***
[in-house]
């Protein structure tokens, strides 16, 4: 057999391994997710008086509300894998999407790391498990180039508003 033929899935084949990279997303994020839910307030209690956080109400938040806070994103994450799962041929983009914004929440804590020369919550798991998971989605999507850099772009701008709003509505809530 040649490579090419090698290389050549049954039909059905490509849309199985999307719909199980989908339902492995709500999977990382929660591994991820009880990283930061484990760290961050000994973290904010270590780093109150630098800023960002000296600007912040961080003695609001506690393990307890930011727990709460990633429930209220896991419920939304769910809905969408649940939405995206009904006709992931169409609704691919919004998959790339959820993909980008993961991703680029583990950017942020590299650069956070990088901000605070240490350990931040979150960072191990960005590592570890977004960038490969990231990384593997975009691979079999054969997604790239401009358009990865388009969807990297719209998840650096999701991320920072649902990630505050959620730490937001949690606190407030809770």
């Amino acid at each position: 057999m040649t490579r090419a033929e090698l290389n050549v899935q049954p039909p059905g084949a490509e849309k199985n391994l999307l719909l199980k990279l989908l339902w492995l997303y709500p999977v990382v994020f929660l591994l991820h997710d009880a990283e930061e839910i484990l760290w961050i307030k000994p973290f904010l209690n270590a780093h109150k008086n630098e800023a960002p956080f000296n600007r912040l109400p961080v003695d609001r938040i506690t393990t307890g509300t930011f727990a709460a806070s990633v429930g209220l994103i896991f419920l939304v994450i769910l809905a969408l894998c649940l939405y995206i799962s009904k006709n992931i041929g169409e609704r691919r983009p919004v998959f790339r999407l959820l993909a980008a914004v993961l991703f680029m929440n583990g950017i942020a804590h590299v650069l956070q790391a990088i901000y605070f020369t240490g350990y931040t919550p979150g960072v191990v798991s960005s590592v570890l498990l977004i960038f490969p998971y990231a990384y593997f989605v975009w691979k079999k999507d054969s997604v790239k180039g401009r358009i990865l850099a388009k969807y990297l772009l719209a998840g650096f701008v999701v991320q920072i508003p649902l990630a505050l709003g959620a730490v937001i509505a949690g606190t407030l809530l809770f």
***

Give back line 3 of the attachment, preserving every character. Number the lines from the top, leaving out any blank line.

């Amino acid at each position: 057999m040649t490579r090419a033929e090698l290389n050549v899935q049954p039909p059905g084949a490509e849309k199985n391994l999307l719909l199980k990279l989908l339902w492995l997303y709500p999977v990382v994020f929660l591994l991820h997710d009880a990283e930061e839910i484990l760290w961050i307030k000994p973290f904010l209690n270590a780093h109150k008086n630098e800023a960002p956080f000296n600007r912040l109400p961080v003695d609001r938040i506690t393990t307890g509300t930011f727990a709460a806070s990633v429930g209220l994103i896991f419920l939304v994450i769910l809905a969408l894998c649940l939405y995206i799962s009904k006709n992931i041929g169409e609704r691919r983009p919004v998959f790339r999407l959820l993909a980008a914004v993961l991703f680029m929440n583990g950017i942020a804590h590299v650069l956070q790391a990088i901000y605070f020369t240490g350990y931040t919550p979150g960072v191990v798991s960005s590592v570890l498990l977004i960038f490969p998971y990231a990384y593997f989605v975009w691979k079999k999507d054969s997604v790239k180039g401009r358009i990865l850099a388009k969807y990297l772009l719209a998840g650096f701008v999701v991320q920072i508003p649902l990630a505050l709003g959620a730490v937001i509505a949690g606190t407030l809530l809770f």